If I recall correctly, Troy Polamolu has dedicated himself to a plyo and agility-type of workout. While at USC he followed their S&C program, which was somewhat traditional, but once in the pros he changed up a bit.
Did anyone happen upon the latest issue of Muscle and Fiction with Brian Urlacher gracing the cover ? I wanted to ask all of your opinions on a few things.
555 pound squats for a 6’4" and 245 lb college athlete and 405 on clean, (very) good or (very) bad ?
Never maxing out in the off-season; Smart idea ? I can understand the logic in-season.
What’s with all the machines ? I also read the very short Ronnie Brown interview near the front and he talked about not squatting, that you have to have ‘perfect form’ or you would get hurt of free weights (no shit). Also, lat pulldowns ? Ewww. It just seems like a giant cop-out to me, not learing to squat, clean, snatch and deadlift properly.
Did ANYONE get wtf the strength coach was going on about in his training methodologies which were in italics ?
Why no deadlifting or cleans ?
It seems like Urlacher’s routine is not about getting stronger but more of a maintenance workout for sport-specific purposes. There is a lot of core, plyo and agility work, which imo, is very smart. Is this the case with most NFL programs ?
Personally, I liked the article, but did anyone else like it ? What did you think of the workout over-all ? [/quote]
Having worked with an NFL team and working on the side with pro athletes, while at the collegiate level, I can tell you that most NFL lifting programs are pretty vanilla when it comes to getting stronger. The approach is not about development at this level. Either you can contribute right away, or you get cut, it’s about that simple.
So it boils down to can you play or not, and as a result, the lifting and conditioning programs reflect that. I worked with one of the real freaks of the NFL, and to be honest, it didn’t matter what the hell he did in training…he was gifted and was going to be better than everyone whether or not if he squatted or did one legged standing on a Bosu ball while shaking the stability stick in the opposite arm.
Most of the lifting done is strictly as injury prevention, especially In-Season. The Off-Seasons programs are set up so that you can get back to strength and get healthy. This approach is fine because you’re dealing with the mutants of the freaks to begin with, and these programs are good enough for 90% of the team. It’s the fringe 10% that sort of gets screwed out of their development, but the truth is that those are the guys that are worried about their jobs to begin with.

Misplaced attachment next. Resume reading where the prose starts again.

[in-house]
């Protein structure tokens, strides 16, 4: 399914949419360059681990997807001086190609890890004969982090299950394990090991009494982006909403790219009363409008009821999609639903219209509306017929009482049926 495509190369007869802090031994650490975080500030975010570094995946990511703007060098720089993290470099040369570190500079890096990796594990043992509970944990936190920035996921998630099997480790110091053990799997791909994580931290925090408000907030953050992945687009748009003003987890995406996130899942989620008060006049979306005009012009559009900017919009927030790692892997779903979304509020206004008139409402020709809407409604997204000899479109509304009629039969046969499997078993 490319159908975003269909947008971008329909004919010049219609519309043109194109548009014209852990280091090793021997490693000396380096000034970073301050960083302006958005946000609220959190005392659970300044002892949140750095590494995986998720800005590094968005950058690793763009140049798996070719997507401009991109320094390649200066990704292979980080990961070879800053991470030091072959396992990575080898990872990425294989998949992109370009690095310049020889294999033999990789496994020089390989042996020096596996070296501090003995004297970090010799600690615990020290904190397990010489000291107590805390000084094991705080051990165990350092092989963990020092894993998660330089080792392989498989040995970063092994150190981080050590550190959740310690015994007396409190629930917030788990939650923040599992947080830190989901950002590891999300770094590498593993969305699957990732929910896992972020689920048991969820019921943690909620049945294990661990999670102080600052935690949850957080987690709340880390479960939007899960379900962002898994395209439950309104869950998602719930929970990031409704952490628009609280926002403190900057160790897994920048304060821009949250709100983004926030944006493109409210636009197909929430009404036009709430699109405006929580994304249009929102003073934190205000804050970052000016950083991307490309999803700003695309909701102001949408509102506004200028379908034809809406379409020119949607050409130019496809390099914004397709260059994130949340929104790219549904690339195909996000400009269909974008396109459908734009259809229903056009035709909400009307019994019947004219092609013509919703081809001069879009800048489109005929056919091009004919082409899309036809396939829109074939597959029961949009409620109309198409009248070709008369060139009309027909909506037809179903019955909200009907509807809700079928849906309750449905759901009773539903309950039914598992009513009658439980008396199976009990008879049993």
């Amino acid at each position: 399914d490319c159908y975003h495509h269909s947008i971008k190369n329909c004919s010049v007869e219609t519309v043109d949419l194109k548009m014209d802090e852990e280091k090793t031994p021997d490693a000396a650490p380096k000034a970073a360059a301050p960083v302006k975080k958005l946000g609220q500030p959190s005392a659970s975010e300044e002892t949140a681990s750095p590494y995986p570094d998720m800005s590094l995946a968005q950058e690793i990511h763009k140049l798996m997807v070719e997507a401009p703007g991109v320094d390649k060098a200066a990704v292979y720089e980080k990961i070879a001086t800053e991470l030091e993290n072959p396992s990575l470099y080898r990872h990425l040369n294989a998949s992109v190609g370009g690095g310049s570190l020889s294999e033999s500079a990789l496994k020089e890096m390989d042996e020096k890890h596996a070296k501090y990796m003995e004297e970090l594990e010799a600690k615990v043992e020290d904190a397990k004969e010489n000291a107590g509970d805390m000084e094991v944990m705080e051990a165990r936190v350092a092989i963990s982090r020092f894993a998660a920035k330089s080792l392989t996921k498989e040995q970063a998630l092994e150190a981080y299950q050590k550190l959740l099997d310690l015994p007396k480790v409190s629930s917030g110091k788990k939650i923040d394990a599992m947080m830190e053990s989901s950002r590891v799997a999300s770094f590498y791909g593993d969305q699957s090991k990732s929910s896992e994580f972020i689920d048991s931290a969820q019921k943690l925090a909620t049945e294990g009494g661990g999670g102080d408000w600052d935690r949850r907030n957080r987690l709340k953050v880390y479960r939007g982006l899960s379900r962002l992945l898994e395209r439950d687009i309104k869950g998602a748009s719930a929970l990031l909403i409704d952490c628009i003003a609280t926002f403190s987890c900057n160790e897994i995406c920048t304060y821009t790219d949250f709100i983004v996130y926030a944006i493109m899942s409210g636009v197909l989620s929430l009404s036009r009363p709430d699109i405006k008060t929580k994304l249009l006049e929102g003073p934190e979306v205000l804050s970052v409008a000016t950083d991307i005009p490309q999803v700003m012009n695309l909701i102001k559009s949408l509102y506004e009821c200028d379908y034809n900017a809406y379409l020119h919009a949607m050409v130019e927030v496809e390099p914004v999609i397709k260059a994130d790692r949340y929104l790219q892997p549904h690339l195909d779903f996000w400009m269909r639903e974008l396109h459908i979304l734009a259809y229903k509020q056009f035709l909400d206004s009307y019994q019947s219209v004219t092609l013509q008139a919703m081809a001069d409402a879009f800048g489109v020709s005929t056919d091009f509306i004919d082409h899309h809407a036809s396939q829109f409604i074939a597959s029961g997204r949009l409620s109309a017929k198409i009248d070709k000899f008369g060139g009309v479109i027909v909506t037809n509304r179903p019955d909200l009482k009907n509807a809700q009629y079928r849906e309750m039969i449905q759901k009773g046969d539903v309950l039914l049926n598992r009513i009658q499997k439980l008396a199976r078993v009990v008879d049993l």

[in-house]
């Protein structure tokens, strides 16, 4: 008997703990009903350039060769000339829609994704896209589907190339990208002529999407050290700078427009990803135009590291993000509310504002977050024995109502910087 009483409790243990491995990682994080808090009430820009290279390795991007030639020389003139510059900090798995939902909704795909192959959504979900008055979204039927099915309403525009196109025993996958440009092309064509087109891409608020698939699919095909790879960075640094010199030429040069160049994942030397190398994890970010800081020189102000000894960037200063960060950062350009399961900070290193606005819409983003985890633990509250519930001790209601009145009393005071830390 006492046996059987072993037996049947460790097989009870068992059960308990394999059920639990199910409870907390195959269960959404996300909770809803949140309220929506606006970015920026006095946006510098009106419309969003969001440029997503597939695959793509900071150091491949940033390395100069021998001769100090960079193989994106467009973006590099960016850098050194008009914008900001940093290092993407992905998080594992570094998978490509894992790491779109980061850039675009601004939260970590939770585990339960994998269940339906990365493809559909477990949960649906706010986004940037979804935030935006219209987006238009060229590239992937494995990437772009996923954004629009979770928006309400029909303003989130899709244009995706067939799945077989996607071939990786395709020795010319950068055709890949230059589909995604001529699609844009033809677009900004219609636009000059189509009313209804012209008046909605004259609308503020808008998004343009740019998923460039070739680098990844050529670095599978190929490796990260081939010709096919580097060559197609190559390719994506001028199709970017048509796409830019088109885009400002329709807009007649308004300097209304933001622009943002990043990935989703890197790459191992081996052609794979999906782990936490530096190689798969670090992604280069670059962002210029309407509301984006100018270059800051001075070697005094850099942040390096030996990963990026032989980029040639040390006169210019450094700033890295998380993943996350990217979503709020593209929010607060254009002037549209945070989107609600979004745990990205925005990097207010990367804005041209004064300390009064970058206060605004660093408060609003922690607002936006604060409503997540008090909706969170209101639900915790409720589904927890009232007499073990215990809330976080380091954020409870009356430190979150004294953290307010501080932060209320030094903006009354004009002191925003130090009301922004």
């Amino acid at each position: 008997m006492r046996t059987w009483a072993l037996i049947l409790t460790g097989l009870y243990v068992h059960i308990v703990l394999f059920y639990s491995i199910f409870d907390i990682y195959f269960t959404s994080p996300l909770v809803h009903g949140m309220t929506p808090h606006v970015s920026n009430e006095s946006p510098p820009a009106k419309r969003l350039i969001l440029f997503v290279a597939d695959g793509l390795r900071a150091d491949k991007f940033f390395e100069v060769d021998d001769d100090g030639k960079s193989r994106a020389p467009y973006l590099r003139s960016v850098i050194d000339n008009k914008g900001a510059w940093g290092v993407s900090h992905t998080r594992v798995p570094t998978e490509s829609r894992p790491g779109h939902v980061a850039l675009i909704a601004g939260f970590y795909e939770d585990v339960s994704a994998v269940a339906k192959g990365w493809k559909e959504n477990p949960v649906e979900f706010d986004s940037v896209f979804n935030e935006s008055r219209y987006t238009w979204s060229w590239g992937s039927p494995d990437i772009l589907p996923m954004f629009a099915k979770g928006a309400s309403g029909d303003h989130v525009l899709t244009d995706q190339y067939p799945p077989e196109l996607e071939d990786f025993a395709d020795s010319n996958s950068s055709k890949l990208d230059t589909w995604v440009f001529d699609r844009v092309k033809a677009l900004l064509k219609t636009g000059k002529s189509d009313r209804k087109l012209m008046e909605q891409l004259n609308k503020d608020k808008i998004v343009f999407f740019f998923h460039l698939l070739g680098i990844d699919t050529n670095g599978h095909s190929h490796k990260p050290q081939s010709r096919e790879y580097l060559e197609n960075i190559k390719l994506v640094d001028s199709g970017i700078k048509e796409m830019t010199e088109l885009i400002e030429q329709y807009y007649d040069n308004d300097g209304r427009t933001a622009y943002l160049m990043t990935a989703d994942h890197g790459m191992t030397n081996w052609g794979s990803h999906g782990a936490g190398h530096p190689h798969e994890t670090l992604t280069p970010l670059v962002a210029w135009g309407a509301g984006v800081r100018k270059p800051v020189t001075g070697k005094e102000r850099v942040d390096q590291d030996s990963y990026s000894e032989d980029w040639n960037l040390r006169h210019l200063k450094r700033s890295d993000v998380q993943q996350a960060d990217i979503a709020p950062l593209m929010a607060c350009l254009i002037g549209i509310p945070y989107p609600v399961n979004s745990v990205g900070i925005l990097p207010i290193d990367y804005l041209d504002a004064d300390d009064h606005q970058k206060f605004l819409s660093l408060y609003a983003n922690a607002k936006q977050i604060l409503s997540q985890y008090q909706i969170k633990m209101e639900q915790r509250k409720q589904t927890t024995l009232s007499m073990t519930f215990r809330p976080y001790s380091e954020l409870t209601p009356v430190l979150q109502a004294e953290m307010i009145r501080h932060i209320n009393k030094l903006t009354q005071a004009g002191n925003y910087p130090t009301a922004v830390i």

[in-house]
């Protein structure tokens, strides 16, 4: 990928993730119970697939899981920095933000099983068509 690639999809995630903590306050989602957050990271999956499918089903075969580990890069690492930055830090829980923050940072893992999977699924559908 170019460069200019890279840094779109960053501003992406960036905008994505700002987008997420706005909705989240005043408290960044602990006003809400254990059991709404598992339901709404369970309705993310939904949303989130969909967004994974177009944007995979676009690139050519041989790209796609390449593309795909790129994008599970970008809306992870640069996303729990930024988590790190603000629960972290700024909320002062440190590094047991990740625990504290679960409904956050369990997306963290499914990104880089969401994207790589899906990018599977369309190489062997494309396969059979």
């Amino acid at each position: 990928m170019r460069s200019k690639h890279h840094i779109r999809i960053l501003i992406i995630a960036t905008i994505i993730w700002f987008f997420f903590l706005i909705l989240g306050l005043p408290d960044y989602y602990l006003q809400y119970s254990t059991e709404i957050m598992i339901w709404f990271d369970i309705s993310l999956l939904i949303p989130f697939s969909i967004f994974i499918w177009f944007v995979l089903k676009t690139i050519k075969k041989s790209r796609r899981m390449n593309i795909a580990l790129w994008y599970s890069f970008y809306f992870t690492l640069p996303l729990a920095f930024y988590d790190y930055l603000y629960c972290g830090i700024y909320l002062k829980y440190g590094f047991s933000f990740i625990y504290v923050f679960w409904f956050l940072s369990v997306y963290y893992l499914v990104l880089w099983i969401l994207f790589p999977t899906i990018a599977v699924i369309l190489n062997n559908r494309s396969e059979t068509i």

So as the S&C coach, your prime job becomes NOT getting anyone hurt while training, and this is why the workouts never really push guys to get stronger and faster. In fact, most teams will actively go out of their way to hire HIT/machine guys because they perceive that form of training to be less dangerous than training closed-chain.
The guys I tend to work with seem to be the fringe guys who recognize that they either need to get faster, stronger, or both. I like working with these guys because one, they’re at the highest level of competition, and two, they want to work hard and get better, so they listen to the coaching rather than blow you off.
6’4 260 is impressive size, but definitely not huge. However, Urlacher’s game on the field is huge. I feel that a lot of people have gotten size and ability mixed up when it comes to NFL players.
If we look at other players in the league, some of the best are not necessarily the biggest.
Nicholas F wrote:
Urlacher apparently is 260 now. lol @ Urlacher being a ‘speed’ linebacker…he’s scary, not just fast.
Dude, there are PLENTY of linebackers with better numbers than that. Urlacher relies in his speed just as much as anything.
Keep in mind, Urlacher was a Safety in college. They converted him to LB because of his ability to cover the field and make hard hits. He added mass in the form of muscle to be able to handle the brutality of being a LB.
All in all, an impressive guy to watch play the sport.[/quote]